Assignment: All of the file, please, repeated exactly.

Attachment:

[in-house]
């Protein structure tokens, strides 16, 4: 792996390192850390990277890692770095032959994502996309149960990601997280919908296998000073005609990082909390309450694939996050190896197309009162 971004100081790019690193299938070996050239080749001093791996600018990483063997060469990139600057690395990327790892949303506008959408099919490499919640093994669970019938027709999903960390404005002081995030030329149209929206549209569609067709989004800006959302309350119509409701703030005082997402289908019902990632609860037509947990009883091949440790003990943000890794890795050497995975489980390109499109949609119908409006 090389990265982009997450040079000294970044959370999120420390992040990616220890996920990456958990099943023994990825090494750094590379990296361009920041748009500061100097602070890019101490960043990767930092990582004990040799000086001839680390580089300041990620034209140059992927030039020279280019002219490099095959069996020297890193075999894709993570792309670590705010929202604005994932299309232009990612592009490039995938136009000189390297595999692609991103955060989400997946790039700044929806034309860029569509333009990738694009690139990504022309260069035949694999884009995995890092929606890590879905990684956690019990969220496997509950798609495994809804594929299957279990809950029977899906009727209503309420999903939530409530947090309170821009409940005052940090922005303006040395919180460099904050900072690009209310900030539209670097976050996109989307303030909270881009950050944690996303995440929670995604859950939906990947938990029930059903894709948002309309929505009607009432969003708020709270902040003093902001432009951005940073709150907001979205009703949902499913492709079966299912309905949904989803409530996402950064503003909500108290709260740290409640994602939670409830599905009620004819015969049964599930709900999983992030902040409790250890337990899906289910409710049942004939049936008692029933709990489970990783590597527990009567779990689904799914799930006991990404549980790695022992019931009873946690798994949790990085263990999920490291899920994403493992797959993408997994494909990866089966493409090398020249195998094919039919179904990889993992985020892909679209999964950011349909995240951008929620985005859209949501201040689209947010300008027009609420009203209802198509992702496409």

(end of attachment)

[in-house]
């Protein structure tokens, strides 16, 4: 792996390192850390990277890692770095032959994502996309149960990601997280919908296998000073005609990082909390309450694939996050190896197309009162 971004100081790019690193299938070996050239080749001093791996600018990483063997060469990139600057690395990327790892949303506008959408099919490499919640093994669970019938027709999903960390404005002081995030030329149209929206549209569609067709989004800006959302309350119509409701703030005082997402289908019902990632609860037509947990009883091949440790003990943000890794890795050497995975489980390109499109949609119908409006 090389990265982009997450040079000294970044959370999120420390992040990616220890996920990456958990099943023994990825090494750094590379990296361009920041748009500061100097602070890019101490960043990767930092990582004990040799000086001839680390580089300041990620034209140059992927030039020279280019002219490099095959069996020297890193075999894709993570792309670590705010929202604005994932299309232009990612592009490039995938136009000189390297595999692609991103955060989400997946790039700044929806034309860029569509333009990738694009690139990504022309260069035949694999884009995995890092929606890590879905990684956690019990969220496997509950798609495994809804594929299957279990809950029977899906009727209503309420999903939530409530947090309170821009409940005052940090922005303006040395919180460099904050900072690009209310900030539209670097976050996109989307303030909270881009950050944690996303995440929670995604859950939906990947938990029930059903894709948002309309929505009607009432969003708020709270902040003093902001432009951005940073709150907001979205009703949902499913492709079966299912309905949904989803409530996402950064503003909500108290709260740290409640994602939670409830599905009620004819015969049964599930709900999983992030902040409790250890337990899906289910409710049942004939049936008692029933709990489970990783590597527990009567779990689904799914799930006991990404549980790695022992019931009873946690798994949790990085263990999920490291899920994403493992797959993408997994494909990866089966493409090398020249195998094919039919179904990889993992985020892909679209999964950011349909995240951008929620985005859209949501201040689209947010300008027009609420009203209802198509992702496409």